Expert testifies for defendant in Lee case
By Joe Gorman
Judge John Durkin will render a decision today in the bench trial of a man accused of killing his infant daughter.
Testimony in the case ended Wednesday as a forensic pathologist testified on behalf of 23-year-old Evan Lee, who is accused of murdering his 4-month-old daughter last May.
Dr. Karl Williams, chief medical examiner in Allegheny County in Pittsburgh, testified in Mahoning County Common Pleas Court that physicians and coroners did not delve into other reasons why Ila Lee died.
Dr. Williams said that from an examination of records, there were no injuries on the baby that would explain her dying in a violent way, and that she also had medical problems before she died.
Evan Lee is charged with murder, two counts of child endangering and felonious assault in his daughter’s death May 13, 2013, inside their home on Woodside Avenue.
Lee has eschewed a jury trial and instead opted for a bench trial before Judge Durkin. Testimony began Monday.
Dr. Williams said that from reviewing medical records and police reports, the two main theories of the case are that the baby died of a “whiplash” type injury that damaged her brain or was either struck with a hard object or against a hard object, which caused the brain injury that ultimately caused her death.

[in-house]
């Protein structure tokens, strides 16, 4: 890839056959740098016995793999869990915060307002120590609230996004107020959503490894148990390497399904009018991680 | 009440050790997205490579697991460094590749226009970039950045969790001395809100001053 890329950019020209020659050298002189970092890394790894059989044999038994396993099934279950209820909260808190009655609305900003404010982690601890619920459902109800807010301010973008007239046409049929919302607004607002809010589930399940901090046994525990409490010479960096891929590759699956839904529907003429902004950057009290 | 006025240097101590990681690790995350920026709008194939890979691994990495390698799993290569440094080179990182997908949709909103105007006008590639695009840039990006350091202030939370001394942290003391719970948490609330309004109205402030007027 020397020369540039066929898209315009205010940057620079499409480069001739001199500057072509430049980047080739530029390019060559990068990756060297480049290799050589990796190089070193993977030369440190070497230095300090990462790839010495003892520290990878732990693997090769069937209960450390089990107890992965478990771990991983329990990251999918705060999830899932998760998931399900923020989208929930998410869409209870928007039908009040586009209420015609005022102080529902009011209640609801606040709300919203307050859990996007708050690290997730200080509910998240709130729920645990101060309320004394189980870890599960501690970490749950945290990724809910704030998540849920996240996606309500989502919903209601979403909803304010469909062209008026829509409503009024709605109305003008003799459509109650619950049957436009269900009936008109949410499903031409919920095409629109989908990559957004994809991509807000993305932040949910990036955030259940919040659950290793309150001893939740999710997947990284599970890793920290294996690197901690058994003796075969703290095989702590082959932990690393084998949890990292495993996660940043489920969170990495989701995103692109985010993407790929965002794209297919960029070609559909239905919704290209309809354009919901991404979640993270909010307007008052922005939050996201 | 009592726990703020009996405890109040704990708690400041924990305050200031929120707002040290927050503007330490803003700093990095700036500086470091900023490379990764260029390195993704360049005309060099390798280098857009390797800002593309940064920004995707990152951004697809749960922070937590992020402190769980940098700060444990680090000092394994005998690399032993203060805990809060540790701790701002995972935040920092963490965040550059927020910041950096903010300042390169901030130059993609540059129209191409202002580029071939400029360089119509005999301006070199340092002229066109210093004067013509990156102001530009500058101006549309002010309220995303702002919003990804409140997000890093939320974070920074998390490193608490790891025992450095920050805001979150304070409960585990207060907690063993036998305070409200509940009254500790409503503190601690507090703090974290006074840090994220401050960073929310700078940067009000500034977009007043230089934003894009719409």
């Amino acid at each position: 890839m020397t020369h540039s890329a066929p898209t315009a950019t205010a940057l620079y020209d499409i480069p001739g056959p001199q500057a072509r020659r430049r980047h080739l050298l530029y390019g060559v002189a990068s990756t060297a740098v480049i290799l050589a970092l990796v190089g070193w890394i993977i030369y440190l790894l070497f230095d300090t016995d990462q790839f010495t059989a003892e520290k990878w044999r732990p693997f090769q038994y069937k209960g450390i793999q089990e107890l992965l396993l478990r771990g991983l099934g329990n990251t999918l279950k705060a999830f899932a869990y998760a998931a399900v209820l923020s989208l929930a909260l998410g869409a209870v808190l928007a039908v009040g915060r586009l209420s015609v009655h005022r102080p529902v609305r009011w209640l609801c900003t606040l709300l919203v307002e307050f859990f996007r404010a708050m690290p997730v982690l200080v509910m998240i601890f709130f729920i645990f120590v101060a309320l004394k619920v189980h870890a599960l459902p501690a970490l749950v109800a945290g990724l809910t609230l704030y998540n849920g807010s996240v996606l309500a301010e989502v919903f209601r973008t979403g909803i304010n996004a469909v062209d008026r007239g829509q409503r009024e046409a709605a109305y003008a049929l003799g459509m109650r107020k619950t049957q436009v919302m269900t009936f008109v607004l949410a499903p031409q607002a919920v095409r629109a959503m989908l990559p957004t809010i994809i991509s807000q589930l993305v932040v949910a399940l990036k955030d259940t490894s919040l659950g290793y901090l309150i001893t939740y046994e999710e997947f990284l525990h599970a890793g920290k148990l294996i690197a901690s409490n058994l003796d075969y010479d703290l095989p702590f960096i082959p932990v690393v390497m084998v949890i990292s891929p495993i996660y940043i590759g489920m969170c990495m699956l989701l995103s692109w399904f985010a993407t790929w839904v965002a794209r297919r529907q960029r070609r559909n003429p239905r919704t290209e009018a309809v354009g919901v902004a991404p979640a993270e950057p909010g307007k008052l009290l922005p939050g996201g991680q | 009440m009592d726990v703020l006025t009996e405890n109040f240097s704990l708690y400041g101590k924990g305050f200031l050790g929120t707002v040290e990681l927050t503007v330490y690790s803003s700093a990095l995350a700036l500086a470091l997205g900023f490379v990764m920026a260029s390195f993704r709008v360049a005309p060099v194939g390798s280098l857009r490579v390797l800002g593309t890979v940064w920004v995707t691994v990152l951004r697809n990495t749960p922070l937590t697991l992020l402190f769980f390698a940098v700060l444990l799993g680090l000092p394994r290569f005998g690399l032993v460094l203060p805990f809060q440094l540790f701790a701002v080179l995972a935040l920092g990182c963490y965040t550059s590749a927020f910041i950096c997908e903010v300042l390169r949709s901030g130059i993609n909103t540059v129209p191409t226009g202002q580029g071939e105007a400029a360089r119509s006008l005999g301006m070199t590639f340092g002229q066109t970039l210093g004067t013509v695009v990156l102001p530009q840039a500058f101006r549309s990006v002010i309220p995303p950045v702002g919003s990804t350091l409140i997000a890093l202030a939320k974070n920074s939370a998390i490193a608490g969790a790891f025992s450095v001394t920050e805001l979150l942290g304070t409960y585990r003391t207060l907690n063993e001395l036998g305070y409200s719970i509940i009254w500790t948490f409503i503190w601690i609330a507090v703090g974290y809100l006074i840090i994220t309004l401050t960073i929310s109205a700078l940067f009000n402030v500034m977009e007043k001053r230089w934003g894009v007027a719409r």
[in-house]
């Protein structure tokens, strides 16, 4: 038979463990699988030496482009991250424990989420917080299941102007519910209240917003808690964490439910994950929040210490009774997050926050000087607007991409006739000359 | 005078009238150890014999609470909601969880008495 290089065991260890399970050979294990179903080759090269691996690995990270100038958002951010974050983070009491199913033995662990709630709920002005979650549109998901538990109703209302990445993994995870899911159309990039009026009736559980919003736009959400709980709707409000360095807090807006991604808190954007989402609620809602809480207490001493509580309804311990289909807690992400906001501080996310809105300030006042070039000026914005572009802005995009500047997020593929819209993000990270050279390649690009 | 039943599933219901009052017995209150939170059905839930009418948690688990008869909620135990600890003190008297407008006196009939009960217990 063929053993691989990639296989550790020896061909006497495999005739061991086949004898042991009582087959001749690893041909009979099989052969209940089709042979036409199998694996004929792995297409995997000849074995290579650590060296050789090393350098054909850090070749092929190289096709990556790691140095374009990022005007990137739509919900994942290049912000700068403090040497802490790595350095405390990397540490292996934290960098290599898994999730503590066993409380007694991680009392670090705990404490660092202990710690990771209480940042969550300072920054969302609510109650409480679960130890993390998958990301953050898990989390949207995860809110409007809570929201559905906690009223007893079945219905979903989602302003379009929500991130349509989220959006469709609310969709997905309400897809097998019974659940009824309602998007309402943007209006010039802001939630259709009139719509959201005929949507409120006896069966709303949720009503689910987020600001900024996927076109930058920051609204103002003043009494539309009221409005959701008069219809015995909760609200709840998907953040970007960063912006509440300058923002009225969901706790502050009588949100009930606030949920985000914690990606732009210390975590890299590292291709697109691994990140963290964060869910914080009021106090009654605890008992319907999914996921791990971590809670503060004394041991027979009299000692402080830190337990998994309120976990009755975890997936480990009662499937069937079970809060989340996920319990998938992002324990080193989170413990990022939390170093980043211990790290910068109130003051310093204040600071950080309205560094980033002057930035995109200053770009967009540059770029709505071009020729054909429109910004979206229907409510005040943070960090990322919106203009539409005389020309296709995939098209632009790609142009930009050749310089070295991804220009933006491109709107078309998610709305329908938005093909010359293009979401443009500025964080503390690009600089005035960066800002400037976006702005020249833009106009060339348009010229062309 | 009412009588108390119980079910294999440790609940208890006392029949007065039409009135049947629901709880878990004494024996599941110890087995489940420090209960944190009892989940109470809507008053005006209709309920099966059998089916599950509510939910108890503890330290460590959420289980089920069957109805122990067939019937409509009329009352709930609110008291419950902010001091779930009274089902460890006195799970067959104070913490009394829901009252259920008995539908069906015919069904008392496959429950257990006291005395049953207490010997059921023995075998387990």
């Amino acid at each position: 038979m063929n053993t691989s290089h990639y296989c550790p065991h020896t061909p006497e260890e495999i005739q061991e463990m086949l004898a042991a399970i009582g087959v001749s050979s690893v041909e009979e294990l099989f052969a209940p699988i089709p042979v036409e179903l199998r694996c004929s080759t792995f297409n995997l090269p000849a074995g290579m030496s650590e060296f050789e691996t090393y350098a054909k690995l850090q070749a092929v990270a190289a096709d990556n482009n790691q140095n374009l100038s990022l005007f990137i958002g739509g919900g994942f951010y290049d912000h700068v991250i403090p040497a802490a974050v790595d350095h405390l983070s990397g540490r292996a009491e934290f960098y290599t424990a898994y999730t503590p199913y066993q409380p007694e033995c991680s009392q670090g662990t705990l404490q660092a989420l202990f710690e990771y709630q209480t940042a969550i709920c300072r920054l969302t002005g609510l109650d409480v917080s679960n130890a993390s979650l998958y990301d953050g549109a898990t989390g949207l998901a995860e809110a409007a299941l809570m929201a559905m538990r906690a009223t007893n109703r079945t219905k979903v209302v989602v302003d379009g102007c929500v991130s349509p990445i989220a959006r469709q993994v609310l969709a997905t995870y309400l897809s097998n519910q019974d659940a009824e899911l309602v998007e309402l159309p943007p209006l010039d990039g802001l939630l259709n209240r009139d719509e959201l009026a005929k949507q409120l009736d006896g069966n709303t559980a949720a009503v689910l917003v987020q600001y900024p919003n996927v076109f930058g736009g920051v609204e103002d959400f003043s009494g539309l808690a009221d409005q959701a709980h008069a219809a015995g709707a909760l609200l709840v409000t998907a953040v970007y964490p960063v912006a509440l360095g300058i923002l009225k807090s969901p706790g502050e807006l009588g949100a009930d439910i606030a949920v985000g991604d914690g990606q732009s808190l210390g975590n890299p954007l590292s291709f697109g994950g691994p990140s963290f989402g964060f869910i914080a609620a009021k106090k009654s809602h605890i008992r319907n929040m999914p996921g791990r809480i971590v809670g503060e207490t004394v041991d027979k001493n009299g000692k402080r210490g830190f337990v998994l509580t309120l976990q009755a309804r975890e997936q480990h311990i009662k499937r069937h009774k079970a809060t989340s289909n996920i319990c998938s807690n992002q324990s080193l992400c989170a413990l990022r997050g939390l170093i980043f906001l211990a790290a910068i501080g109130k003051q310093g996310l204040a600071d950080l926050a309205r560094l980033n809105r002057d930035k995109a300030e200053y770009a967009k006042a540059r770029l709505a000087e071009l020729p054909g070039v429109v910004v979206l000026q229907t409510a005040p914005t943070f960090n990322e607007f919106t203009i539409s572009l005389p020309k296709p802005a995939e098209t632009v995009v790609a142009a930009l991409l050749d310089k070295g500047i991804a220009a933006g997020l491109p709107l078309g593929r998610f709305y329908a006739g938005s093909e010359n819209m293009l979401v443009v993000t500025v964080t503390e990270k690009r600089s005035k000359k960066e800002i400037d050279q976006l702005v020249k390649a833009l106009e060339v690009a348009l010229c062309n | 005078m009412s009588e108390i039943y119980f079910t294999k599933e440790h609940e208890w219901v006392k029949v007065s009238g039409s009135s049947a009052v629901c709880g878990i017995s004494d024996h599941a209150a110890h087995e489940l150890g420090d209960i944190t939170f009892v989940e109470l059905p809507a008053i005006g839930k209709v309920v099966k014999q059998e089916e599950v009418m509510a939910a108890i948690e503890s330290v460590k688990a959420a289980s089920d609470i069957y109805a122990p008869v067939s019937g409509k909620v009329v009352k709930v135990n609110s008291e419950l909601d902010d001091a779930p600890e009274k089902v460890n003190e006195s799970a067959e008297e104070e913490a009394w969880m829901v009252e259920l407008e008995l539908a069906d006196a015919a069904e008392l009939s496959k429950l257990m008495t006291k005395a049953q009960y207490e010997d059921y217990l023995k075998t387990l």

Dr. Williams said the baby’s injuries to her brain could have been caused by a lack of oxygen. When police were called to the house the day she died, she already was not breathing.
“It does not take an act of violence to create these findings,” Dr. Williams said.
Dr. Williams also said records showed the baby had potential problems with her liver and clotting in her brain. He said there was a small amount of blood in her brain when the autopsy was performed. But he said that blood may have been the cause of her death because it was toxic and was not there because of a traumatic event, such as shaking or being hit with something.
A doctor who treated the baby at St. Elizabeth Health Center said her injuries were caused by “violent, whiplash shaking,” but Dr. Williams said there were no marks or any evidence on the baby’s torso to suggest someone held her and shook her.
“Somehow, this child has to be squeezed with no telltale marks,” he said.
Bruises on the baby’s skull were small in nature and could not have caused the injury that led to her death, Dr. Williams said. He said similar bruises sometimes are found on infants who die of sudden infant death syndrome.